Being a CEO is hard. In addition to shouldering all the responsibility of running a company, you're also liable for anything that goes wrong. And if you know anything about the business world, the next big catastrophe is usually right around the corner. While learning from your mistakes is a common trait among entrepreneurs, sometimes the best move for your company is to just move on. And 2017 has been the year of the CEO step down.
Whether it was because of sexual harassment claims or simply because the time had come, these CEOs did what they had to do by stepping down and handing the reigns over to someone new. Take a look at some of the recent step downs in 2017:
Yancey Strickler, CEO of Kickstarter
As the most recent exit on the list, Strickler was the last remaining cofounder of Kickstarter that was still in a meaningful role. Cofounders Charles Adler and Perry Chen exited in 2013 and 2014 respectively, although Chen is still a chairperson for the popular crowdfunding company. As he points out in a post on Kickstarter explaining that it has been a long 12 years and it was time to move on.
“Since 2014 when I became CEO, we made several great leaps: tripling the total dollars pledged to projects, launching Kickstarter to creators in 16 countries, and building an exceptional team of leaders at every level,” wrote Strickler in the post. “Now we’re looking for someone who can push us to make our next great leaps.”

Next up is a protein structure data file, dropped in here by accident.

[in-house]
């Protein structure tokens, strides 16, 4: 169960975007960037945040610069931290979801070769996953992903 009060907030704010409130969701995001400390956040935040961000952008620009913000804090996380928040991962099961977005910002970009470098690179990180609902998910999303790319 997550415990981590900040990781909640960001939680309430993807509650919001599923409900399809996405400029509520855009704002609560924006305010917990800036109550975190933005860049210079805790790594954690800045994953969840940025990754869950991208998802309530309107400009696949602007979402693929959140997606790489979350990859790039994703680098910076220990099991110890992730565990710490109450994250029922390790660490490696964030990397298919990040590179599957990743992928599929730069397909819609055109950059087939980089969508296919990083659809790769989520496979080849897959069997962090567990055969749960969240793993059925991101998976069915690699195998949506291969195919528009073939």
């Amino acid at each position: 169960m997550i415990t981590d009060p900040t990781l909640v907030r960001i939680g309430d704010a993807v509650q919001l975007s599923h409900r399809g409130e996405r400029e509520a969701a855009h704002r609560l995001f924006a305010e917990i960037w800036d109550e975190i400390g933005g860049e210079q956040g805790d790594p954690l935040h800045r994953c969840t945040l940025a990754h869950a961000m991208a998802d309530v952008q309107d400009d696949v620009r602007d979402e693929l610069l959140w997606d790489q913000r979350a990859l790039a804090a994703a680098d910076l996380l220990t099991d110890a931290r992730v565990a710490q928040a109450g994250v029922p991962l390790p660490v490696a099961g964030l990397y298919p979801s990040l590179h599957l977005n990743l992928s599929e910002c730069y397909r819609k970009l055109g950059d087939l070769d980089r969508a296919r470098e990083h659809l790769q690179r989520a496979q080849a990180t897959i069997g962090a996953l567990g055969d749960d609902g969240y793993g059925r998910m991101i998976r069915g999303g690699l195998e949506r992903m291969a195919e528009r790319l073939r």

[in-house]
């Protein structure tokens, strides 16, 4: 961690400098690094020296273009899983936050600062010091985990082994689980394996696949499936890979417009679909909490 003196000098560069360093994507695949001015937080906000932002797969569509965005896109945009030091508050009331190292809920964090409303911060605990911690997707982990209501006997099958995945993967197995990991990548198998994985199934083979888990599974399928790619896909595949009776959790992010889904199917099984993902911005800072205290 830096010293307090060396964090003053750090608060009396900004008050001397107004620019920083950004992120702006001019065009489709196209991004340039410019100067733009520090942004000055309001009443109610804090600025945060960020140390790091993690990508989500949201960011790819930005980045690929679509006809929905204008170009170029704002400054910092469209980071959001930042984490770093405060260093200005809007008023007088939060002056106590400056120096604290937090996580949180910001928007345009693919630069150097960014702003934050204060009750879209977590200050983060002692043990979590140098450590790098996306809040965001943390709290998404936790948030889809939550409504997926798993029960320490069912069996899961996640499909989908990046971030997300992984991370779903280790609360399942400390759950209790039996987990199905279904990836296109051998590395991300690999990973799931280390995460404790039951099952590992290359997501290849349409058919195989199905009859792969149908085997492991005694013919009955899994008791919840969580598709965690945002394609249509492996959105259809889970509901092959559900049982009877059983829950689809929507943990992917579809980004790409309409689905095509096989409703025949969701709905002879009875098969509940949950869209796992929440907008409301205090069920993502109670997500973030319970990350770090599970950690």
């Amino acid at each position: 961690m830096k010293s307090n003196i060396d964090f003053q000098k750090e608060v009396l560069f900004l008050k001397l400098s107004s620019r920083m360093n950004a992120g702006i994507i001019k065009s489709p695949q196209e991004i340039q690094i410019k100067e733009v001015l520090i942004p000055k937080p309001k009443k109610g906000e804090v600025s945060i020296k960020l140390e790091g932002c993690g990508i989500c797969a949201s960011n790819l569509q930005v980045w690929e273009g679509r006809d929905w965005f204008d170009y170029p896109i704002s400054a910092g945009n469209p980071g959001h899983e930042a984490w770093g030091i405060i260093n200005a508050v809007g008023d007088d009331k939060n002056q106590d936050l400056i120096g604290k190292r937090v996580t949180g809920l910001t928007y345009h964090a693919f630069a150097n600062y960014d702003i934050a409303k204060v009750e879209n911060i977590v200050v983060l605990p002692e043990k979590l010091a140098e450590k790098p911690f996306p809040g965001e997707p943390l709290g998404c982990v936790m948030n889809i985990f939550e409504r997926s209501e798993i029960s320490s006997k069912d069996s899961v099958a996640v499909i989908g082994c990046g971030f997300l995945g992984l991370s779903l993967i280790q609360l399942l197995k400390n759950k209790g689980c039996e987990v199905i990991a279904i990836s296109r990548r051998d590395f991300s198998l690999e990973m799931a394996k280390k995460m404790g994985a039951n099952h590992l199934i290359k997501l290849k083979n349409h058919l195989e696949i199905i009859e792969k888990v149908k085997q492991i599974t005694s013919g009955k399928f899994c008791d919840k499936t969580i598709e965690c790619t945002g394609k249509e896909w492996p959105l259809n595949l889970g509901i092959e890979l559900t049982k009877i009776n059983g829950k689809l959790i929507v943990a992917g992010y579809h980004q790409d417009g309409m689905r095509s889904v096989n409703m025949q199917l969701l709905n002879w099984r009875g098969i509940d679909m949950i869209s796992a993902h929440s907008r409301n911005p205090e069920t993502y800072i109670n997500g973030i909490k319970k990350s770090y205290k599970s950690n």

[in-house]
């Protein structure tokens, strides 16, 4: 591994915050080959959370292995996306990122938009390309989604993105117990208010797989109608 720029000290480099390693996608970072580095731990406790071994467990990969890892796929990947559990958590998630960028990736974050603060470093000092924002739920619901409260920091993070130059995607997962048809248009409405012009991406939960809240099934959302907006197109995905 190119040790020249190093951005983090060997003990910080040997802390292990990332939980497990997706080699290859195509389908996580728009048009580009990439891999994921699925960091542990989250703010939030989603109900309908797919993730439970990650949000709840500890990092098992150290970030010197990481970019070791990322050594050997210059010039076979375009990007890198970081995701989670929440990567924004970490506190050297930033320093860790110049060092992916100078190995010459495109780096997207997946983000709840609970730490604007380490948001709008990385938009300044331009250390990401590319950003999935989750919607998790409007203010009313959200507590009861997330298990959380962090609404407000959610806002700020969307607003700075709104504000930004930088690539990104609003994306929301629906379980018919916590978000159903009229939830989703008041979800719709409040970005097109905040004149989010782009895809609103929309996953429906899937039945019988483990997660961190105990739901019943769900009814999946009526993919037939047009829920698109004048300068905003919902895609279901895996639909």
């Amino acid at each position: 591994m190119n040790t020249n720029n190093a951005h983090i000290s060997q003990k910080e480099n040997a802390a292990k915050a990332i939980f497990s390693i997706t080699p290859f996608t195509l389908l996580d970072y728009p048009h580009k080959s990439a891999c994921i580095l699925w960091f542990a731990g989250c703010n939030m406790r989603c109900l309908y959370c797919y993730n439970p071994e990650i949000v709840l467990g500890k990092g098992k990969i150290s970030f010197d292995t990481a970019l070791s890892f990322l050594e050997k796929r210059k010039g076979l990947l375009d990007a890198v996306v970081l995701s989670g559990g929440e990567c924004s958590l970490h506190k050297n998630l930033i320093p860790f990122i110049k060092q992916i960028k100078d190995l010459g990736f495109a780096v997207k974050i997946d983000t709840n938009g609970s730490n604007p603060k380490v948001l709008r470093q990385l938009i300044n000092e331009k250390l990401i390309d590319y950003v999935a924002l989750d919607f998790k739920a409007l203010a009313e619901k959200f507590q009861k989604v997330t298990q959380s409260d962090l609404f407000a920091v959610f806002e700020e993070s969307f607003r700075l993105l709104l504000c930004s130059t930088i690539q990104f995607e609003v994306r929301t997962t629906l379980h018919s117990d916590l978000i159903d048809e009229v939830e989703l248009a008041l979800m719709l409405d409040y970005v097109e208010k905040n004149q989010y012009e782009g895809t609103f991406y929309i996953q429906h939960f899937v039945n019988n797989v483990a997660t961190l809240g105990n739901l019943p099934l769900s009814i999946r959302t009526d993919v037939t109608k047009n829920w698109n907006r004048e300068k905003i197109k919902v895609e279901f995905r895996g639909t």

Jim Deters, CEO of Galvanize
As CEO of one of the most influential coding schools and entrepreneur campuses in the country, Deters has made a serious impact on the business landscape as a whole. With eight campuses that house more than 825 small companies and 2,563 members, his absence will be missed. It won't be missed that much though, because he is staying on as chairman of the company.
“Jim is an amazing entrepreneurial leader who will continue to steward Galvanize as it prepares for the next stage of growth,” said Robin Olsen, a Galvanize spokeswoman, in an email. “His contributions and vision in shaping an inclusive culture and dynamic learning community for anyone with smarts, drive, grit – remains our true north.”
Travis Kalanick, CEO of Uber
And then there's Travis. After what felt like years of obviously true harassment claims, toxic culture complaints, and damning diversity reports, major investors called for his resignation in an effort to get the company back on the right track. Kalanick admitted that things had gotten a bit out of hand and that removing himself could help them straighten things out.
“I love Uber more than anything in the world and, at this difficult moment in my personal life, I have accepted the investors request to step aside so that Uber can go back to building rather than be distracted with another fight,” said Kalanick in a statement.
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